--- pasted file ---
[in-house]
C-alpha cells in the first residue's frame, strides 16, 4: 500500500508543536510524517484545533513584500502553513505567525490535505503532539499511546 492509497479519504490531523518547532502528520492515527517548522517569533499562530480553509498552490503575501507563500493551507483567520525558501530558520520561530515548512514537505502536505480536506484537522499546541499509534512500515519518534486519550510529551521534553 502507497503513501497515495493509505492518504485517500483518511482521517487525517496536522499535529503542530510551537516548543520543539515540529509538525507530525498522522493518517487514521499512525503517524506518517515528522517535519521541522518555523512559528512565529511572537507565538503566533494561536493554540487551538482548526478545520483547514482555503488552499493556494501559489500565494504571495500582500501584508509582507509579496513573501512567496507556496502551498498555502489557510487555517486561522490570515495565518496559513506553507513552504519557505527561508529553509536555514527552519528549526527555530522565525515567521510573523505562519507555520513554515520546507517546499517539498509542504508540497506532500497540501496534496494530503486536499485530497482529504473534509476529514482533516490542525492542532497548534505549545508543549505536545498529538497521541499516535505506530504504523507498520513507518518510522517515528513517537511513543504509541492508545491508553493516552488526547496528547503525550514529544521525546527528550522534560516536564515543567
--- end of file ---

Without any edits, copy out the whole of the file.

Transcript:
[in-house]
C-alpha cells in the first residue's frame, strides 16, 4: 500500500508543536510524517484545533513584500502553513505567525490535505503532539499511546 492509497479519504490531523518547532502528520492515527517548522517569533499562530480553509498552490503575501507563500493551507483567520525558501530558520520561530515548512514537505502536505480536506484537522499546541499509534512500515519518534486519550510529551521534553 502507497503513501497515495493509505492518504485517500483518511482521517487525517496536522499535529503542530510551537516548543520543539515540529509538525507530525498522522493518517487514521499512525503517524506518517515528522517535519521541522518555523512559528512565529511572537507565538503566533494561536493554540487551538482548526478545520483547514482555503488552499493556494501559489500565494504571495500582500501584508509582507509579496513573501512567496507556496502551498498555502489557510487555517486561522490570515495565518496559513506553507513552504519557505527561508529553509536555514527552519528549526527555530522565525515567521510573523505562519507555520513554515520546507517546499517539498509542504508540497506532500497540501496534496494530503486536499485530497482529504473534509476529514482533516490542525492542532497548534505549545508543549505536545498529538497521541499516535505506530504504523507498520513507518518510522517515528513517537511513543504509541492508545491508553493516552488526547496528547503525550514529544521525546527528550522534560516536564515543567